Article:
Be an Example. It’s a cliche but there’s more than a modicum of truth – when it comes to child-rearing, more is caught than taught. But before you begin the conversation, you need to educate yourself. Check out the Documentary 13th on Netflix, books like Why Are All the Black Kids Sitting Together in the Cafeteria? And Other Conversations about Race, or Becoming, by Michelle Obama. Embrace Race has an excellent list of books for teaching children about race. 

“It’s not about whose perspective is right or wrong, it’s about acknowledging there are perspectives other than your own and making an effort to learn about them,” Lythcott-Haims says.

Information isn’t enough. The best and most powerful way to educate yourself and your children is by developing meaningful relationships with individuals different from ourselves. Nothing is more impactful to our psyche than someone’s story, so make sure that your friend group is diverse. If it’s not, ask yourself why. 

Have a conversation, don’t present a lecture. Kids are naturally curious – how many of us have had our child ask an awkward question or point out something the adults in the room are trying to ignore? But when it comes to matters of race, engage your kids in the conversation and allow them to ask questions. Michele Chang, Director of Facilitation and Curriculum for Challenging Racism, explains, “Young children have a natural curiosity about differences, but they don’t put any value on what it means until they pick it up from what their parent says, or what the media tells them. So, when a child asks their parent, ‘Why does that person look like that?’ and their parent shushes them, it shuts down the conversation and signals to the child there’s something wrong.” 

Sometimes kids may make a statement or an observation that has racist undertones. Shari Benites, Challenging Racism Facilitator and Trainer, suggests parents stop and ask themselves: What are they saying? What are they noticing? Ask your child, “What makes you think that?” Their observation may be completely different than what you initially assumed. And the only way to truly know what your child meant after saying a “questionable” statement is by asking them to clarify or explain further.

There will inevitably be times when open, honest communication isn’t enough and you need to take action. If your child comes to you upset, Benites suggest parents respond by saying, “It is not your job to educate your classmates about race, but with that in mind, what do you want to do about it? The focus should be on figuring out what the child needs, and going from there.”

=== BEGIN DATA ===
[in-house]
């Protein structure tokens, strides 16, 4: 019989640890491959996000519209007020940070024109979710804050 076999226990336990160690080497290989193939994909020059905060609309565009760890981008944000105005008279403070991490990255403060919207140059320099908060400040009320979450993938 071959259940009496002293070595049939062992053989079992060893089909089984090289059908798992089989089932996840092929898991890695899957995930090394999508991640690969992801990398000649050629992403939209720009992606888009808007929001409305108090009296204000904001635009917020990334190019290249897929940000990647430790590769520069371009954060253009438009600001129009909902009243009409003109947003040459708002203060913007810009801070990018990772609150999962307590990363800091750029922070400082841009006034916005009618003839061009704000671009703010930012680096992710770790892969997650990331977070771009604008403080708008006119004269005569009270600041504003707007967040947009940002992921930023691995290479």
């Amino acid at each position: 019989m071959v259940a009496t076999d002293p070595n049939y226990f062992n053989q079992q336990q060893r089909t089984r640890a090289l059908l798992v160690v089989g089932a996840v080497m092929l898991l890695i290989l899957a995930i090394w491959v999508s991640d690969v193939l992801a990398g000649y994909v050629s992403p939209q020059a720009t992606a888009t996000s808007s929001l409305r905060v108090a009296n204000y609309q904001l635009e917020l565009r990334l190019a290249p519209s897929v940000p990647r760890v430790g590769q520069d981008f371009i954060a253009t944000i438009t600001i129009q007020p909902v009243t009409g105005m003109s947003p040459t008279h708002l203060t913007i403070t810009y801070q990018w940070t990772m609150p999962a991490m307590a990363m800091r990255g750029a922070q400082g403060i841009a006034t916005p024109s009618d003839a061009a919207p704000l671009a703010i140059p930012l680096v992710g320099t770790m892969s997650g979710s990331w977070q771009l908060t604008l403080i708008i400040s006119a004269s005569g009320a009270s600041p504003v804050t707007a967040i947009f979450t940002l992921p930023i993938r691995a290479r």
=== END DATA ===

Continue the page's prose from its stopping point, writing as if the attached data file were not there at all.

And remember, kids ask hard questions and it’s okay if you don’t know the answer. Just say, “I’m not sure. Let’s figure it out together.” The important thing is to keep the conversation open and moving forward. 

Make it Age Appropriate. America’s history of racism is dark and complex. Don’t feel you have to communicate 300 years of systemic oppression and abuse in a single conversation. Use some of the resources and tools listed about and use practical, hands-on teaching tools to help them understand. 

For example, in her article, Here’s How To Raise Race-Conscious Children, Erin Winkler, suggests that parents of younger children give them, “balls of string and ask them to move around the room unraveling their balls of string to make a very tangled web. Once they are finished, ask them to untangle it. They will soon find that it is much more difficult to untangle the web than it was to create it in the first place. Then explain that working to make society fair is a lot like untangling this web.”

Be an advocate.
“The focus is often on white America, but it should be about all cultures and how each of us can live in a way that is acceptable for everyone. But what does ‘being an advocate’ actually look like? With advocacy, you want to allow people to speak for themselves, That means passing the mic when it’s someone else’s turn to share their experience. “But, you’re also supporting them when they need assistance,” says Amber Coleman-Mortley, Director of Social Engagement for iCivics.

The most important element of advocacy is going beyond words to acting in a way that demonstrates your belief. “It’s not good enough to say, ‘We are not racist.’ You are not off the hook,” Wiseman says.